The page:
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Recent posts by Arthur Arkush
The Jaguars haven't said RB Maurice Jones-Drew's load will be lighter this season after bone-on-bone contact in his injured knee forced the franchise back to shut it down for the final two games in 2010 and undergo surgery this past January.
MJD, whom the coaching staff basically has to drag by the neck off the field anytime it wants him to get a quick blow, wouldn't think of it.
Still, it is a topic absolutely worth considering in the coming weeks as it becomes time to stack your draft board.
Bone-on-bone contact in the knee is a frightening condition for any athlete, but especially for a power rusher like Jones-Drew who relies so much on lower-body strength to push the pile and fight for the tough yards.
I would be shocked if the Jaguars don't take it easy on him in the preseason — and perhaps early in the season — to make sure the knee is where it needs to be.
Enter Rashad Jennings.
The third-year back out of Liberty became a familiar name in fantasy circles late last season, eclipsing the 100-yard mark twice in the final four weeks.
At 6-1, 228 pounds, Jennings is a bigger, change-of-pace back who possesses arguably the best hands on the Jaguars roster. While he is at his best running between the tackles, Jenning's speed and quickness were also on display for his 74-yard TD gallop against the Raiders in Week 14, when he evaded one tackle in the backfield before running through CB Stanford Routt and turning on the afterburners down the left sideline.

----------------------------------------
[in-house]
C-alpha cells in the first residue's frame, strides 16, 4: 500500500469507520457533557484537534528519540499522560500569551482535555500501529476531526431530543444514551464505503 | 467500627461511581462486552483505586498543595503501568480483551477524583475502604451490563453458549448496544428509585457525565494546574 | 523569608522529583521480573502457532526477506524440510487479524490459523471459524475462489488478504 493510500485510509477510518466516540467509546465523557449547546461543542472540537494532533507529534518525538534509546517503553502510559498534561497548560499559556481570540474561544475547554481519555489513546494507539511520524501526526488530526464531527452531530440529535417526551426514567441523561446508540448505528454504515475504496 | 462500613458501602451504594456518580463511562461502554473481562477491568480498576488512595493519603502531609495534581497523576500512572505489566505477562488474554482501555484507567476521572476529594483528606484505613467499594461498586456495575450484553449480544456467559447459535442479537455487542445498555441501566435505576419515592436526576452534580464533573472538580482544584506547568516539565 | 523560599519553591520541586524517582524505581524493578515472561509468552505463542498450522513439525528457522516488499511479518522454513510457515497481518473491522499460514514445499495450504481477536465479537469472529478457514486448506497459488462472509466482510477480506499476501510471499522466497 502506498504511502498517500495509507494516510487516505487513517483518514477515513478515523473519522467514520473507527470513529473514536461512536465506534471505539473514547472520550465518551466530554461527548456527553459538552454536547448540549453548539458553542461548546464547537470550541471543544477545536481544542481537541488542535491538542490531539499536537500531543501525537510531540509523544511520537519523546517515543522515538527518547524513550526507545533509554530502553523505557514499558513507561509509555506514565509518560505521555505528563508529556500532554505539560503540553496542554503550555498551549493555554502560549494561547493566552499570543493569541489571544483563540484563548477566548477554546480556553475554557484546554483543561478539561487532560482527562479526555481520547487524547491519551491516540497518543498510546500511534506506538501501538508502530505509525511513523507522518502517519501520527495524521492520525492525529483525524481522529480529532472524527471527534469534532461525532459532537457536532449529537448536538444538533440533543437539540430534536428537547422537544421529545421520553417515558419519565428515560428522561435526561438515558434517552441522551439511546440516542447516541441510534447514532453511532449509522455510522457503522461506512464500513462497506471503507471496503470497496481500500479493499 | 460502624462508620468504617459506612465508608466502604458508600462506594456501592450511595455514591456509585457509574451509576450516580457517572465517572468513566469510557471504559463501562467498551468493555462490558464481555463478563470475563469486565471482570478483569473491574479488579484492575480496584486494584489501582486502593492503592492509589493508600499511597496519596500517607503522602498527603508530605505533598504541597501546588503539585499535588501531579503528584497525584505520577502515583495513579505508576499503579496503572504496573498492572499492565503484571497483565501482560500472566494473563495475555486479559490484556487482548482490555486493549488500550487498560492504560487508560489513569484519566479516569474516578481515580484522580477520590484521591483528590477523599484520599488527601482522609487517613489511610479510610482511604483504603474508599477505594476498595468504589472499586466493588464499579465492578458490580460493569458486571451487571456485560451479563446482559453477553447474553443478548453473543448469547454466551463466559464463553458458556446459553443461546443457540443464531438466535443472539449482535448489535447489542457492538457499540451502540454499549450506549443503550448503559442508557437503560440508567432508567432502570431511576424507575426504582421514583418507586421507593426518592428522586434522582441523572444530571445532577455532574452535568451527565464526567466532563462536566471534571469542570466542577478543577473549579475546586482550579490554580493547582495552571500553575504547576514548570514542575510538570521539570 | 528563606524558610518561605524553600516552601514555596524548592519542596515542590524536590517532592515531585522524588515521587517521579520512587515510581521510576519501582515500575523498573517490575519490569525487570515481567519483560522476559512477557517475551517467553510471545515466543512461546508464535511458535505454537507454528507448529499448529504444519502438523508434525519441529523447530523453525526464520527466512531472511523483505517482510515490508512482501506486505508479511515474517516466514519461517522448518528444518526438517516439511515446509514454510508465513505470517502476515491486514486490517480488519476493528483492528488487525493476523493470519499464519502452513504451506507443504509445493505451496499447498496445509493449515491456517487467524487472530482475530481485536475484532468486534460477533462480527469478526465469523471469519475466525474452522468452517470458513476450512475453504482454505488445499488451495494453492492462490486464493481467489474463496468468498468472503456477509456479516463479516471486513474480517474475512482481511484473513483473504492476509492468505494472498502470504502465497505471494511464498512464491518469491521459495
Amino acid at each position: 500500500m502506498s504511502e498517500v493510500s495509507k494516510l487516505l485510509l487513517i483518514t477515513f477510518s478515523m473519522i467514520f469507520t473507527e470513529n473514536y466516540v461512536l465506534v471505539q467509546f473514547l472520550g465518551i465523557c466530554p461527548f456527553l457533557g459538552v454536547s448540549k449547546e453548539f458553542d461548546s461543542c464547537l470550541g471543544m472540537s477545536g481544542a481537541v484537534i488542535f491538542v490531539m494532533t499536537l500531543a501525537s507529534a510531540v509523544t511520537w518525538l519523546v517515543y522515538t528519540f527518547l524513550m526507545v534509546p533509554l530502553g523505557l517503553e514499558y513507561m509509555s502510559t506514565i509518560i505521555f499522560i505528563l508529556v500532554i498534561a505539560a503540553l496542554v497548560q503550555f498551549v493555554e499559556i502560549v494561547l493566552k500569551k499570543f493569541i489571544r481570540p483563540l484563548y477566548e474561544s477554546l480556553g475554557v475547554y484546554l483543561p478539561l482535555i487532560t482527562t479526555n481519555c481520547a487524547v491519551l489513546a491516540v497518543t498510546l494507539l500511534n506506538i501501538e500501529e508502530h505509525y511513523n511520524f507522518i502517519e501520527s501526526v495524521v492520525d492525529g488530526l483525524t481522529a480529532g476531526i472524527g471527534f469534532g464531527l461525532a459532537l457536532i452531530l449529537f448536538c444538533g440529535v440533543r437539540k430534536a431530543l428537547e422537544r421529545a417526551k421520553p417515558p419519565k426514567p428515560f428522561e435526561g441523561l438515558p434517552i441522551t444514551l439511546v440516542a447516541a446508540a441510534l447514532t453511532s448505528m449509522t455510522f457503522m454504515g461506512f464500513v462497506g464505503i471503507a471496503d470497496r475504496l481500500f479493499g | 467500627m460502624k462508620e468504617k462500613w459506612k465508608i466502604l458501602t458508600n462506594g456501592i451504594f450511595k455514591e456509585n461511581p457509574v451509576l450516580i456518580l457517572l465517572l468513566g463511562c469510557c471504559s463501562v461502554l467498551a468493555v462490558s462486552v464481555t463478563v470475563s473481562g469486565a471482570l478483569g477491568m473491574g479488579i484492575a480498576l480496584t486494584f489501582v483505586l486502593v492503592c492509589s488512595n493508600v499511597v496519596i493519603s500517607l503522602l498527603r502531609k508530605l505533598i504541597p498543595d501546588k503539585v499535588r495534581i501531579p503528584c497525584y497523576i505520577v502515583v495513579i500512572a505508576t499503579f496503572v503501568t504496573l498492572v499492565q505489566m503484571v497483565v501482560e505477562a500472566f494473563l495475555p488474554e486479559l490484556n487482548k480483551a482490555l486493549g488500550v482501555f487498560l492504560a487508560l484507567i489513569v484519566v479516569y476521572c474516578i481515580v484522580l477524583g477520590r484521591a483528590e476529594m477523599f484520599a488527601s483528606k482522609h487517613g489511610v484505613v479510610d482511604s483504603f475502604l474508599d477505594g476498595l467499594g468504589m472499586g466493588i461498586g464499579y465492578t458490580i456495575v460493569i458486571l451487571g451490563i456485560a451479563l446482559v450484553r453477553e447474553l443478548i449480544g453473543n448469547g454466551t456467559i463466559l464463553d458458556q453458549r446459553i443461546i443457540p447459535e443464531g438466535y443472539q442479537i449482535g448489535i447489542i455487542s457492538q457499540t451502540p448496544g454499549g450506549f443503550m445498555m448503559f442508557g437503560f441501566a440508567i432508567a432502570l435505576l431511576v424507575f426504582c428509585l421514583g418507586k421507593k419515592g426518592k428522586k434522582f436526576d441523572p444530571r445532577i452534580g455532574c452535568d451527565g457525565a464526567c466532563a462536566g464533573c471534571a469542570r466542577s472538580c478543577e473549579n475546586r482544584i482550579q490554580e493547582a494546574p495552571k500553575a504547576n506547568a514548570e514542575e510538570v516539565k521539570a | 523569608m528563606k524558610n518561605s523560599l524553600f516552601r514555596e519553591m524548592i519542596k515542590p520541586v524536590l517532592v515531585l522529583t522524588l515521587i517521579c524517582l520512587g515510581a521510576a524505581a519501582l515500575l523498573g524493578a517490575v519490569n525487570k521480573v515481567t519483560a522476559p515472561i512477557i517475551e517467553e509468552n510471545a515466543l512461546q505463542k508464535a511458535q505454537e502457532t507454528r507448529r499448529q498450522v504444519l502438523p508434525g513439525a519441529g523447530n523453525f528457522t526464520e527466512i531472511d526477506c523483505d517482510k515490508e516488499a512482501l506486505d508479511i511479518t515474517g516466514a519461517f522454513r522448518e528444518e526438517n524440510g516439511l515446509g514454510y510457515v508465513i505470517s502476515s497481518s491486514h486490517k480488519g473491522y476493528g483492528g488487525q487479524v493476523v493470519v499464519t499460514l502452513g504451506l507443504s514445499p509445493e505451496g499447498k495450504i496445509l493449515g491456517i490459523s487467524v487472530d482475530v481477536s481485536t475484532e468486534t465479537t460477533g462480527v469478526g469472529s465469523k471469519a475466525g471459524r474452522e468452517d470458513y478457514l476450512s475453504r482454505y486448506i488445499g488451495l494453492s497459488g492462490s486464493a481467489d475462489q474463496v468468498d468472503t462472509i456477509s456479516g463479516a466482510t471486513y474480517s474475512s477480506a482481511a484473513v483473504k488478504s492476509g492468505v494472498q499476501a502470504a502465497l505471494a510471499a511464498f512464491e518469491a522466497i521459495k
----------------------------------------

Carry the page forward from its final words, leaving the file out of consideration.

Although Jones-Drew is an exceptional blocker and receiver out of the backfield, the Jaguars often opted for Jennings on third down last season. He also was a bigger part of the team's red-zone packages, finishing the season only one rushing TD behind Jones-Drew.
In fact, as valuable as Jones-Drew was to the Jaguars last season, his five rushing TDs were the lowest total of his career, in large part due to the emergence of Jennings and Pro Bowl TE Marcedes Lewis.
Now, I'm not suggesting that the Jaguars are preparing to follow the likes of the Panthers, Chiefs and Patriots — all teams that have gone away from a one-man backfield — nor am I saying that Jones-Drew is not still a bona fide fantasy star.
But I do think it is in Jacksonville's best interest to continue increasing the role of Jennings, who one AFC scout told me has the talent to be a starter in the league.
Jacksonville faces three of last season's top five run defenses the first half of the season. For the Jaguars, having a rugged option like Jennings to keep MJD fresh will be beneficial.
If you're planning on targeting "Pocket Hercules" in your fantasy draft, grabbing Jennings as a handcuff should be a no-brainer.
Beyond that, I have a funny feeling this could be the season where Jennings brings more value to the table than just as a handcuff.